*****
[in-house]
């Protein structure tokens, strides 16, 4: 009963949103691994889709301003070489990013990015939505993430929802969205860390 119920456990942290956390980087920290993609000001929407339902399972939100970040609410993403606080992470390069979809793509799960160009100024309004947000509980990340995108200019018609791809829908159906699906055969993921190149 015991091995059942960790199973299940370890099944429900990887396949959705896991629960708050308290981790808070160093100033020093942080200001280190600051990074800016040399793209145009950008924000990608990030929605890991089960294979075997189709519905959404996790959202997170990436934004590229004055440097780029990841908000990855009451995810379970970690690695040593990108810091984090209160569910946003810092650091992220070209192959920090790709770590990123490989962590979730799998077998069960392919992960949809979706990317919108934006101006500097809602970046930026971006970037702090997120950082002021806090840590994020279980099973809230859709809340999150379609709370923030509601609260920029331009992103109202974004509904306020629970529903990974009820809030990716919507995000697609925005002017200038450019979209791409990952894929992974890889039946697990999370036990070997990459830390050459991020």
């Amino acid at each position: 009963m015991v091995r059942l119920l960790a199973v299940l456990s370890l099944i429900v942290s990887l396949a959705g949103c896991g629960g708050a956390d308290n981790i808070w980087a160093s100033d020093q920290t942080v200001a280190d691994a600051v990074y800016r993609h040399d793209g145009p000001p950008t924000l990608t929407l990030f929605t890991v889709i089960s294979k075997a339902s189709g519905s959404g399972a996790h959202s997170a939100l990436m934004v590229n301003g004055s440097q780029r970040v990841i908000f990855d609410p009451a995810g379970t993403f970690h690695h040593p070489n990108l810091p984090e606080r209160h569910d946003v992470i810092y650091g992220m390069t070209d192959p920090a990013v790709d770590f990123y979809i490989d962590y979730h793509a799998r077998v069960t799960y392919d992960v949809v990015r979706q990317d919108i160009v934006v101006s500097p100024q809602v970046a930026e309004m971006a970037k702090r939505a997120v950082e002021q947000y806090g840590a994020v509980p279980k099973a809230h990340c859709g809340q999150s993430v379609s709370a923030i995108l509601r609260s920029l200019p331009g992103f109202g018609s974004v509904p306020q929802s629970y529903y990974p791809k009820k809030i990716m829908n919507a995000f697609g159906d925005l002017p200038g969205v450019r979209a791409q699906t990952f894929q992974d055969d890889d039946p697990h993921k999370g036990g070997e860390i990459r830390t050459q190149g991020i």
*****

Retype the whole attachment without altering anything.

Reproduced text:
[in-house]
């Protein structure tokens, strides 16, 4: 009963949103691994889709301003070489990013990015939505993430929802969205860390 119920456990942290956390980087920290993609000001929407339902399972939100970040609410993403606080992470390069979809793509799960160009100024309004947000509980990340995108200019018609791809829908159906699906055969993921190149 015991091995059942960790199973299940370890099944429900990887396949959705896991629960708050308290981790808070160093100033020093942080200001280190600051990074800016040399793209145009950008924000990608990030929605890991089960294979075997189709519905959404996790959202997170990436934004590229004055440097780029990841908000990855009451995810379970970690690695040593990108810091984090209160569910946003810092650091992220070209192959920090790709770590990123490989962590979730799998077998069960392919992960949809979706990317919108934006101006500097809602970046930026971006970037702090997120950082002021806090840590994020279980099973809230859709809340999150379609709370923030509601609260920029331009992103109202974004509904306020629970529903990974009820809030990716919507995000697609925005002017200038450019979209791409990952894929992974890889039946697990999370036990070997990459830390050459991020």
């Amino acid at each position: 009963m015991v091995r059942l119920l960790a199973v299940l456990s370890l099944i429900v942290s990887l396949a959705g949103c896991g629960g708050a956390d308290n981790i808070w980087a160093s100033d020093q920290t942080v200001a280190d691994a600051v990074y800016r993609h040399d793209g145009p000001p950008t924000l990608t929407l990030f929605t890991v889709i089960s294979k075997a339902s189709g519905s959404g399972a996790h959202s997170a939100l990436m934004v590229n301003g004055s440097q780029r970040v990841i908000f990855d609410p009451a995810g379970t993403f970690h690695h040593p070489n990108l810091p984090e606080r209160h569910d946003v992470i810092y650091g992220m390069t070209d192959p920090a990013v790709d770590f990123y979809i490989d962590y979730h793509a799998r077998v069960t799960y392919d992960v949809v990015r979706q990317d919108i160009v934006v101006s500097p100024q809602v970046a930026e309004m971006a970037k702090r939505a997120v950082e002021q947000y806090g840590a994020v509980p279980k099973a809230h990340c859709g809340q999150s993430v379609s709370a923030i995108l509601r609260s920029l200019p331009g992103f109202g018609s974004v509904p306020q929802s629970y529903y990974p791809k009820k809030i990716m829908n919507a995000f697609g159906d925005l002017p200038g969205v450019r979209a791409q699906t990952f894929q992974d055969d890889d039946p697990h993921k999370g036990g070997e860390i990459r830390t050459q190149g991020i």